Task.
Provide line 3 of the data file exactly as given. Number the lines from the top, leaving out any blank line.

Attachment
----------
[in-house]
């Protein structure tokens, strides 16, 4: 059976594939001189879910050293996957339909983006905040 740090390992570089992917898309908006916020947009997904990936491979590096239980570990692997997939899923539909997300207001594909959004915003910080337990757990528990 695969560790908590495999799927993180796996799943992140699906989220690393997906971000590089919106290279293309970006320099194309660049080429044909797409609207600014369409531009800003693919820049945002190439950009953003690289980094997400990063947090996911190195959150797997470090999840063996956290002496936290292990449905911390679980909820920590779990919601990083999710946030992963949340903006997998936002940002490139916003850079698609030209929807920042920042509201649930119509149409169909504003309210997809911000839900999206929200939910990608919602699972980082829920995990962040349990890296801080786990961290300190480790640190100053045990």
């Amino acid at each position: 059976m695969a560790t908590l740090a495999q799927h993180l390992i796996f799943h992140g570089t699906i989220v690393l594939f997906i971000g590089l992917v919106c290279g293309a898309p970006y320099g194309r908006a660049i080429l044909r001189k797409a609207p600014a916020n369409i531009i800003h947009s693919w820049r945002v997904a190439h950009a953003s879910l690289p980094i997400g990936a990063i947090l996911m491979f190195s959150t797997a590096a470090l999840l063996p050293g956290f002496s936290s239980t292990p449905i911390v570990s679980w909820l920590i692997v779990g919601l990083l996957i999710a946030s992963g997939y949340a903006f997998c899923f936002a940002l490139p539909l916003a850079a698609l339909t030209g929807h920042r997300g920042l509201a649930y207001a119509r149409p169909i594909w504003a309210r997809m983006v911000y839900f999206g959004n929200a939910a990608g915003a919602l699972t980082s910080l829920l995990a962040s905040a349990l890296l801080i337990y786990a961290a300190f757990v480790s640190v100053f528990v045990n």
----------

């Amino acid at each position: 059976m695969a560790t908590l740090a495999q799927h993180l390992i796996f799943h992140g570089t699906i989220v690393l594939f997906i971000g590089l992917v919106c290279g293309a898309p970006y320099g194309r908006a660049i080429l044909r001189k797409a609207p600014a916020n369409i531009i800003h947009s693919w820049r945002v997904a190439h950009a953003s879910l690289p980094i997400g990936a990063i947090l996911m491979f190195s959150t797997a590096a470090l999840l063996p050293g956290f002496s936290s239980t292990p449905i911390v570990s679980w909820l920590i692997v779990g919601l990083l996957i999710a946030s992963g997939y949340a903006f997998c899923f936002a940002l490139p539909l916003a850079a698609l339909t030209g929807h920042r997300g920042l509201a649930y207001a119509r149409p169909i594909w504003a309210r997809m983006v911000y839900f999206g959004n929200a939910a990608g915003a919602l699972t980082s910080l829920l995990a962040s905040a349990l890296l801080i337990y786990a961290a300190f757990v480790s640190v100053f528990v045990n």